White River Valley Museum
The bottom line
“Microcosms: The Photography of George L. Kinkade” is a temporary exhibit on display through April 28 at Auburn's White River Valley Museum. George Kinkade was an Auburn resident and employee of the local newspaper, The Auburn Globe, who spent his spare time exploring nature around the Pacific Northwest and capturing its patterns and features in stunning photographs. the exhibit also includes an interactive photo activity where visitors can take their own nature photos.
The White River Valley Museum is a small museum in Auburn, right next door to popular Les Gove Park. It's known for innovative temporary exhibits on diverse topics of interest — from Sasquatch to the history of women's undergarments — as well as permanent, interactive exhibits that explore local history.
My 15-year-old daughter and I visited recently to check out the “Microcosms” exhibit. Local photographer Kinkade hiked and climbed all over the Pacific Northwest for over five decades, capturing scenes of mountains and nature, including some spots that no longer exist. His subjects ranged from grand things, such as ice caves and glaciers, to small ones, such maple leaves.
The word “microcosm” means “encapsulating in miniature the characteristic qualities or features of something much larger.” The exhibit consists of a small sampling of his work, with photos paired in a way to highlight the repeating patterns in nature, from large to small — hence the exhibit's title. In one photo pairing, a pattern visible in driftwood mimics the striations of a glacier.
Also on display are his typewriter and ice ax, along with lots of quotes and information about his life.
The interactive part of the exhibit consists of two mini photo “studios” that visitors can use. These are small boxes with studio lights, interchangeable colored backdrops, colored plastic sheets to change the color of the lights and a tripod to hold your smartphone. A variety of natural objects such as driftwood, stones, logs, feathers and more are available for setting up and shooting your own still-life masterpiece.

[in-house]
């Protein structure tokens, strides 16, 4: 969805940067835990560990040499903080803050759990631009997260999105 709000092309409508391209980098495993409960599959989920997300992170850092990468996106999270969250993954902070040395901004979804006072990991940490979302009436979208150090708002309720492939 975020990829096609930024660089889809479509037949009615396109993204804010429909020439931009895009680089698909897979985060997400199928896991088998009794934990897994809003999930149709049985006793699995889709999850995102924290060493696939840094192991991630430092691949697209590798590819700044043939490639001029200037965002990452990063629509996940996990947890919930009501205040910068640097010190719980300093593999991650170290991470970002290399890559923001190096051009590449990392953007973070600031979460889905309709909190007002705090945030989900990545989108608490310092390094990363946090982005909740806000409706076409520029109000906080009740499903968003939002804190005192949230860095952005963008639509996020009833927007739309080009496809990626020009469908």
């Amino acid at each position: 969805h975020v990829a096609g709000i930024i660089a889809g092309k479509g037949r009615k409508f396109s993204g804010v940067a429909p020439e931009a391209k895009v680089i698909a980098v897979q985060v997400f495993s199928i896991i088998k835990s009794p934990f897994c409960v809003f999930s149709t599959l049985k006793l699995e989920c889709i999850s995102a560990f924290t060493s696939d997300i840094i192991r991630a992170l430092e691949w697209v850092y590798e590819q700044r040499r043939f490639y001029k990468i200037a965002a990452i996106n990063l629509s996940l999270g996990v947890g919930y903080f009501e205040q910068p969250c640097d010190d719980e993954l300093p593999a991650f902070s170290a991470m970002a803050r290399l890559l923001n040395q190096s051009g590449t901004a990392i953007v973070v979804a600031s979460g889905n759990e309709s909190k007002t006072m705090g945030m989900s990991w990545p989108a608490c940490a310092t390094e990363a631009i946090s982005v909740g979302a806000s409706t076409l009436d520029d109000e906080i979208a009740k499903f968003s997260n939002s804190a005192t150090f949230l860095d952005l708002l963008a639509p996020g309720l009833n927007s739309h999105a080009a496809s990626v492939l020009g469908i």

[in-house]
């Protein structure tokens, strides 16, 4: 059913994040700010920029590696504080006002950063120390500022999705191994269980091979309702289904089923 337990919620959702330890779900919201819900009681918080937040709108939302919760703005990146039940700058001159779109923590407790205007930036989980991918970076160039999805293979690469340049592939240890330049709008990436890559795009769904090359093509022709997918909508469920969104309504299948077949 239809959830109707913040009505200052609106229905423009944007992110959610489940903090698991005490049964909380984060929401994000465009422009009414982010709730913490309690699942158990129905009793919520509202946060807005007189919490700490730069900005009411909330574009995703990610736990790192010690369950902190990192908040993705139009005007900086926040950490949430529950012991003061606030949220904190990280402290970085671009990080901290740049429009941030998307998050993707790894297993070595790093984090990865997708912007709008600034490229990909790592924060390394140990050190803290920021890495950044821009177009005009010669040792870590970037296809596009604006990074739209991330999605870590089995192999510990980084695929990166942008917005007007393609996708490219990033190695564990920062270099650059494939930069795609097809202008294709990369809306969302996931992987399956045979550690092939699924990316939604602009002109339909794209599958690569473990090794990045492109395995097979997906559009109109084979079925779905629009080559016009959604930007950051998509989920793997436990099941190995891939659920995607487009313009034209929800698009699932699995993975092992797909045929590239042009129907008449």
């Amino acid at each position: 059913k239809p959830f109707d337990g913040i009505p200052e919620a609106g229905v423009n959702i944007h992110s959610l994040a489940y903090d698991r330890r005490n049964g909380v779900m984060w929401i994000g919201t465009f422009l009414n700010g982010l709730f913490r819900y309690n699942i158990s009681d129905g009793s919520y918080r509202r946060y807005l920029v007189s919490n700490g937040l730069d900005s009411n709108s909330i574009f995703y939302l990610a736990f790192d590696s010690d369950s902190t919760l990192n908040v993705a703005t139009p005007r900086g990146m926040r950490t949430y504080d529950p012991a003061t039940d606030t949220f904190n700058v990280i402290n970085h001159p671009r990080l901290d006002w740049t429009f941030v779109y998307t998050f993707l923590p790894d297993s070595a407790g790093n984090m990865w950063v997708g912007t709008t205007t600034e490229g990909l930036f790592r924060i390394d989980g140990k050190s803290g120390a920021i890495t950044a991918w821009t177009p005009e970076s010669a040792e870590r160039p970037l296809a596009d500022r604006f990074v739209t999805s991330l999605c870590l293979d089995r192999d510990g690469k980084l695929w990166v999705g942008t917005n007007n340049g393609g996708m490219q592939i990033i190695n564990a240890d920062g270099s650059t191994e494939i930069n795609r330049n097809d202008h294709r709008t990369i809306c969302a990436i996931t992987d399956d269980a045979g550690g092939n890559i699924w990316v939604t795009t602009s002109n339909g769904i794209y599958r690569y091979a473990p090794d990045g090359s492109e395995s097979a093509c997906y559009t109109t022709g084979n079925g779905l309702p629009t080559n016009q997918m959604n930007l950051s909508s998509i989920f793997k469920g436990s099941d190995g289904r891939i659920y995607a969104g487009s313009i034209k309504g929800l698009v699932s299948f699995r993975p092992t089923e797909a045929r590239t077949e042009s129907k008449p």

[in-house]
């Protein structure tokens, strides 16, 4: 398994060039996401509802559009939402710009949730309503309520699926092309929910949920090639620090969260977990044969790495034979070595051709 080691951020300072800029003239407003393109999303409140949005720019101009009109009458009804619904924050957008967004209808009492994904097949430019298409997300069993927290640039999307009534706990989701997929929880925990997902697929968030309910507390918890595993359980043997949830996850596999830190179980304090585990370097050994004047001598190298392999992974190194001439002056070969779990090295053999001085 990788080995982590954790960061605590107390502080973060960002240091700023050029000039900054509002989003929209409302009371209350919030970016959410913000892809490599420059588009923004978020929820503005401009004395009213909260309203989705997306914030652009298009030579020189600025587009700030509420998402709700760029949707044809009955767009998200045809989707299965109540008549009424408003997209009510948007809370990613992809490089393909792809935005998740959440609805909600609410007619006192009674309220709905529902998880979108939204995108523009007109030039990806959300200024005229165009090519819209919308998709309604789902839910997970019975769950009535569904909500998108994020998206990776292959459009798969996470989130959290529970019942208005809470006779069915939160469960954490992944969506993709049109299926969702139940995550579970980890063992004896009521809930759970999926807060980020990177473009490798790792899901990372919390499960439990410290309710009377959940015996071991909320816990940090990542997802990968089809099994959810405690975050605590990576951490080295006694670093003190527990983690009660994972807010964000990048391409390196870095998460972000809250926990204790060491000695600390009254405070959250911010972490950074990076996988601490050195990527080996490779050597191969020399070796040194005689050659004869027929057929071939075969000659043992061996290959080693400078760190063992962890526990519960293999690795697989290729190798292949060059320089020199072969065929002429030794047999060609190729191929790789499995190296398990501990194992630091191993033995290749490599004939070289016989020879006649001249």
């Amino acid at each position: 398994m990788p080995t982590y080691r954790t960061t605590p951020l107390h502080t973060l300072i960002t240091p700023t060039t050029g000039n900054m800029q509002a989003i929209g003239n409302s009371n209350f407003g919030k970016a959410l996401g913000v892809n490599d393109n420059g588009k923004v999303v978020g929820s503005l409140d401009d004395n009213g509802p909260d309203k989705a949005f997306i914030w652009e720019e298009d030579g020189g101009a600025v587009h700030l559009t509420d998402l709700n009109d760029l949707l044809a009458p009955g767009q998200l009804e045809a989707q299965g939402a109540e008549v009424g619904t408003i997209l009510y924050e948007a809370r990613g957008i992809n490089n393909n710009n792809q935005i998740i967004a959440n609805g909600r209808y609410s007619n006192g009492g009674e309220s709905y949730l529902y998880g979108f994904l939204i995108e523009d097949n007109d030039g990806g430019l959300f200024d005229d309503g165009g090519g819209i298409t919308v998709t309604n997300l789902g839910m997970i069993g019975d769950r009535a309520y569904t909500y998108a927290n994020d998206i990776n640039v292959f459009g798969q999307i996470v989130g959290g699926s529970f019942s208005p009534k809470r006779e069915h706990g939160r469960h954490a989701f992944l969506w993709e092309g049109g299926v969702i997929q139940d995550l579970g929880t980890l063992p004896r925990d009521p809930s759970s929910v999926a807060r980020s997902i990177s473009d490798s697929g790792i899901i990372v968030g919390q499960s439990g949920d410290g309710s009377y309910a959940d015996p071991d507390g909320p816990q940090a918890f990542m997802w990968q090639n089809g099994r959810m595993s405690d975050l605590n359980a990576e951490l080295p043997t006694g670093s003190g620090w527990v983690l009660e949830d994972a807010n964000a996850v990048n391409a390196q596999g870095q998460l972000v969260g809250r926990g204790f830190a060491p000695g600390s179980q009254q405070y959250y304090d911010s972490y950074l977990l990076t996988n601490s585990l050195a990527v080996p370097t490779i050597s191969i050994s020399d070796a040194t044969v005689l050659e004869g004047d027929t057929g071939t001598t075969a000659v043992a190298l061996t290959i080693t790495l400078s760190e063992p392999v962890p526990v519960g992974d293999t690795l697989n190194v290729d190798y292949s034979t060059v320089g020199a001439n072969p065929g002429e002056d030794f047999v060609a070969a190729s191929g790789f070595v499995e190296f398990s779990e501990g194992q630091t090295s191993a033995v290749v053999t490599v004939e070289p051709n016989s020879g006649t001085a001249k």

The different backdrops attach with velcro and the two small lights can be moved around or switched off if you just want to use one. My daughter and I enjoyed arranging various objects and taking artful close-up photos using different colored filters that we held up in front of the lights. The only difficulty we encountered was having enough hands to hold the filters over both lights and to take a photo. You'll need a helper, but families can work together. The volunteer docent we spoke to said they are working on a way to make this part more hands-free.
I recommend this temporary exhibit for kids and families interested in photography, nature, hiking or climbing. Almost anyone would enjoy tinkering with the mini photo studios and capturing a great shot.
More to view
Even if some of your crew isn't terribly interested in photography, they will enjoy the interactive exhibits in the rest of the museum, such as the miniature Muckleshoot longhouse, complete with tiny figures and a glowing campfire. Kids can look for a list of objects in the longhouse, and sniff canisters to guess the scents, such as wood smoke and pine.
Walk through a log cabin replica, and then prepare a meal at the kid-sized cook tent. This area includes a play campfire with marshmallows and salmon to roast — all made of soft fabric — as well as lanterns and a table inside the tent.
The largest area is a replica of downtown Auburn in the 1920s, complete with a hat shop, hotel, blacksmith, general store, a farmhouse owned by a Japanese-American family, a school room and a real caboose. In the schoolroom, kids can practice penmanship on chalkboards and at the farmhouse display, they can open drawers to see (but not touch) toys and other items children at that time might have owned.
Next to the train is another play tent called the train repair tent, and it features play trains and tools. Kids can walk into the caboose and pretend to conduct the train with a conductor’s hat.
Don't miss riding “Sandy,” a coin-operated mechanical horse from a store in old Auburn (bring a dime or ask a museum volunteer for one to ride). Kids will be delighted that it offers a much faster and jerkier ride than the typical mechanical rides of today.
The museum is small, which will make it a quick trip for many families (we went through it in about an hour).
If you go...
Hours: The museum's regular hours are Wednesday–Sunday, noon–4 p.m.
Admission: Cost is $5 for adults; $2 for children and seniors; tots ages 2 and under are free. Enjoy free admission on the first Thursday and the third Sunday of every month. On first Thursdays, the museum offers free “late play dates” from 6–8 p.m., with themed crafts and activities for kids. Check the website for more events.
Age recommendation: I recommend the “Microcosms” exhibit for school-age kids who are interested in photography and who enjoy using the mini photo studio. Preschool to elementary age kiddos will enjoy the rest of the museum.
Insider tip: Ask at the front desk for free activity sheets, such as scavenger hunts, dot-to-dot pictures and Morse code practice for kids to use while exploring. They even have scavenger hunt handouts with pictures for littles who are too young to read.
Upcoming museum events:
Bonus: Next door, find popular Les Gove Park, which boasts a seasonal spray park. Charming nearby Mary Olson Farm won't be open until June 25, after this particular temporary exhibit has closed, but make a mental note as it's a free and fun summer destination (open weekends). See the restored farm buildings and have a picnic on the grounds.